NASA is about to launch a demonstration of a laser that could revolutionize space communications
Alejandra Ramos Barreda
Dubai, United Arab Emirates (CNN) – The use of invisible lasers in space may sound like science fiction, but it is real.
NASA’s upcoming Laser Communications Relay (LCRD) demonstration could revolutionize the way the agency communicates with future missions throughout the solar system.
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According to the agency, these lasers could produce more high-resolution videos and images from space.
The mission is scheduled to launch as a payload aboard the US Department of Defense’s Space Test Program 6 satellite on December 5 from Cape Canaveral, Florida. The launch window will remain open from 4:04 a.m. to 6:04 a.m. Miami time, and the agency will share live coverage of the launch on NASA TV and its website.
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Since 1958, NASA has used radio waves to communicate with astronauts and space missions. While radio waves have a proven track record, space missions are more complex and collecting more data than ever before.
Think of the infrared laser as the fiber-optic version of high-speed internet rather than frustratingly slow dial-up internet. Laser communications will send data back to Earth from a planet-synchronous orbit, 35,406 kilometers above the Earth’s surface at a speed of 1.2 gigabits per second, which is like downloading an entire movie in less than a minute.
This will improve data transmission rates 10 to 100 times over radio waves. Infrared lasers, invisible to our eyes, have shorter wavelengths than radio waves, so they can transmit more data at once.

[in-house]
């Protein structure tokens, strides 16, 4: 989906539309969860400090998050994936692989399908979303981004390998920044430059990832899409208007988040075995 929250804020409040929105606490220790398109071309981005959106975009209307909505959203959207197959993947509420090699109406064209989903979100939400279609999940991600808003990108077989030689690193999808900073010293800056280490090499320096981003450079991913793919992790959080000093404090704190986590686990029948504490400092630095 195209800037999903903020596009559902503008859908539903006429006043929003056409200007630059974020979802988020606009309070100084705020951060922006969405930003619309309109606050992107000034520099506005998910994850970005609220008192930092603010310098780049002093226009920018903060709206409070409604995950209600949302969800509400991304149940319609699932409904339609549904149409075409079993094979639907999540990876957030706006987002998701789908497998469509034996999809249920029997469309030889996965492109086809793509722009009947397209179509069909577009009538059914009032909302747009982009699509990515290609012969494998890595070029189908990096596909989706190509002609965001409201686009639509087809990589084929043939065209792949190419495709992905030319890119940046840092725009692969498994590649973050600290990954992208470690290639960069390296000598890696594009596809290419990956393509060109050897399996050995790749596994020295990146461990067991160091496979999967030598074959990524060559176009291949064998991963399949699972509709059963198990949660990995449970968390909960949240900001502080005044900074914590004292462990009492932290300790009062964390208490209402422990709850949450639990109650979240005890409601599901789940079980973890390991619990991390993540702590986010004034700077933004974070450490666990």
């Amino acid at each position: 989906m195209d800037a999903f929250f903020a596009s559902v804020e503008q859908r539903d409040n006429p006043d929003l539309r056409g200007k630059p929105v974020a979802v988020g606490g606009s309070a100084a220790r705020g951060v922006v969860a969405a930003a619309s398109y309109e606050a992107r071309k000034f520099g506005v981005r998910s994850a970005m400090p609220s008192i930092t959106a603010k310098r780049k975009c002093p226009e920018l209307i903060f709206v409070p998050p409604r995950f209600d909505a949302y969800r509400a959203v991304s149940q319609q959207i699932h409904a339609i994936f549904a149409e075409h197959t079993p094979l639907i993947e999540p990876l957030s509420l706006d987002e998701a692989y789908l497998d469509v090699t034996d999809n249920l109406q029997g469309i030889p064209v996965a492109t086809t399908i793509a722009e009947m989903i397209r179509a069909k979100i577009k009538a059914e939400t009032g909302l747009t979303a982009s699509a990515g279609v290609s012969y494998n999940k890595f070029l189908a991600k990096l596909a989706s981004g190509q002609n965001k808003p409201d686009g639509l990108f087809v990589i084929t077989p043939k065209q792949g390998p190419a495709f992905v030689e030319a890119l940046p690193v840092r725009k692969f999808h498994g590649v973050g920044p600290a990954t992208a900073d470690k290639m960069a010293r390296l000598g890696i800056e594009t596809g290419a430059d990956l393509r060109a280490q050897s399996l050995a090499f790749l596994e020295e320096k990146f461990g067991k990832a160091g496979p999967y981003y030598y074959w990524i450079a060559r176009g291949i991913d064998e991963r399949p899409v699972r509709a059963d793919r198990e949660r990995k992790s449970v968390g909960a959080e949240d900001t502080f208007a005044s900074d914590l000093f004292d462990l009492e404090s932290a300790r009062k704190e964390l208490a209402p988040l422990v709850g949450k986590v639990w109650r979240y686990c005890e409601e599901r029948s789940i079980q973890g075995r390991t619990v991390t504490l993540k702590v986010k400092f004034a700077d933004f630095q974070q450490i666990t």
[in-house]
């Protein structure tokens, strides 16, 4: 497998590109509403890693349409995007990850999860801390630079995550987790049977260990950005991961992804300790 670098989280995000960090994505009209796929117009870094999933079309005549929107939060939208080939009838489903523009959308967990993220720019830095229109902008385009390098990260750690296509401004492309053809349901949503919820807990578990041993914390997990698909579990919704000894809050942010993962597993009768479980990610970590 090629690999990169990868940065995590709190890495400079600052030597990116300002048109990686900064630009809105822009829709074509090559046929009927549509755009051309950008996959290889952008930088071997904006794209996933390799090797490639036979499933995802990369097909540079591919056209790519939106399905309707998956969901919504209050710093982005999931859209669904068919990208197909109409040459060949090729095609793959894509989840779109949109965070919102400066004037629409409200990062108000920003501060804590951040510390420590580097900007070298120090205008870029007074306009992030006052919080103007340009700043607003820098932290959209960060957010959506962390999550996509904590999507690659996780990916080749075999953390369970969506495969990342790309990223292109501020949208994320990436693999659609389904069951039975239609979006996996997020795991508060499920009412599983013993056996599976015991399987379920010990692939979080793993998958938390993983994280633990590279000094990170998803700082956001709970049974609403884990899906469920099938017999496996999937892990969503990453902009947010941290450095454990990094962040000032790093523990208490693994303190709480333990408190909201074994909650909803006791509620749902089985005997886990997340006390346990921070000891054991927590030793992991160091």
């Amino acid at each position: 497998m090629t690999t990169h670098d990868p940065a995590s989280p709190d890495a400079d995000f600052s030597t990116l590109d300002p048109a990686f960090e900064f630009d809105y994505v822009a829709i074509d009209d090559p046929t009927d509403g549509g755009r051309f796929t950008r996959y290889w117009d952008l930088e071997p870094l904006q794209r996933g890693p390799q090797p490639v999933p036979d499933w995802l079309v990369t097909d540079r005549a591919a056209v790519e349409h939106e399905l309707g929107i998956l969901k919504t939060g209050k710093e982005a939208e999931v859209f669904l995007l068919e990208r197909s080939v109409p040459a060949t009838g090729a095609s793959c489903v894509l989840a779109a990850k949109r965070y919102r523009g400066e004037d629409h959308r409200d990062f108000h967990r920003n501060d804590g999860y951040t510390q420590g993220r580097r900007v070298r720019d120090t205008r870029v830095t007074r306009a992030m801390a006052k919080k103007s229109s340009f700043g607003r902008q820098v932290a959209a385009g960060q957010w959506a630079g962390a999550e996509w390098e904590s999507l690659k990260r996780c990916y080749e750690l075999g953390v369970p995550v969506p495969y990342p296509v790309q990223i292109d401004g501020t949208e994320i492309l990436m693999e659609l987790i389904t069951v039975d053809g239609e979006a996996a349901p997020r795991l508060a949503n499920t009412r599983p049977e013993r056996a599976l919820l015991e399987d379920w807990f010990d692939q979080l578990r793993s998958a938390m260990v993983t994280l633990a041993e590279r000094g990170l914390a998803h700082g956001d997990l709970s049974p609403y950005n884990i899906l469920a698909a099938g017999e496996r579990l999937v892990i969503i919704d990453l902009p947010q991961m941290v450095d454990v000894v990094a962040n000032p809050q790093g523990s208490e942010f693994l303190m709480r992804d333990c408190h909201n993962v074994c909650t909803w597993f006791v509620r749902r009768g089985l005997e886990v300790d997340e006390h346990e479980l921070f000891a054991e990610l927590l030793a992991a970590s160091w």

With the current radio wave system, it would take nine weeks to send a complete map of Mars, but a laser could do it in nine days.
LCRD is NASA’s first end-to-end laser relay system that will send and receive data from space to two ground optical stations at Table Mountain, California, and Haleakala, Hawaii. These stations contain telescopes that can receive the light from the laser and translate it into digital data.
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Unlike radio antennas, laser communication receivers can be up to 44 times smaller. Since the satellite can send and receive data, it is a true two-way system.
The only disturbance in these ground-based laser receivers is atmospheric turbulence, such as clouds and turbulence, which can interfere with laser signals traveling through our atmosphere. The remote locations of the two receivers were chosen with this in mind, as both typically feature clear climatic conditions at high altitudes.
Once the mission is in orbit, the team at the Operations Center in Las Cruces, New Mexico, will activate the LCRD and prepare it to send tests to ground stations.
The mission is expected to take two years to conduct tests and experiments before beginning to support space missions, including an optical station that will be installed on the International Space Station (ISS) in the future. This will allow data from scientific experiments on the space station to be sent to the satellite, which will then relay it back to Earth.
The display acts as a relay satellite, eliminating the need for future missions to have line-of-sight antennas directly on the ground. The satellite could help reduce the size, weight, and power requirements for communications on future spacecraft, even though this mission is about the size of a giant order.
This means that launching future missions may be less expensive and have room for more scientific tools.
Other missions currently in development that can test laser communication capabilities include the Orion Artemis II (O2O) optical communications system, which will enable ultra-high-definition video transmission between NASA and Artemis astronauts. Let them venture to the moon.
and the Psyche mission, which launches in 2022 and will reach its destination on an asteroid in 2026. The mission will study a metallic asteroid more than 150 million miles away and test an optical communication laser in deep space to send data back to Earth.
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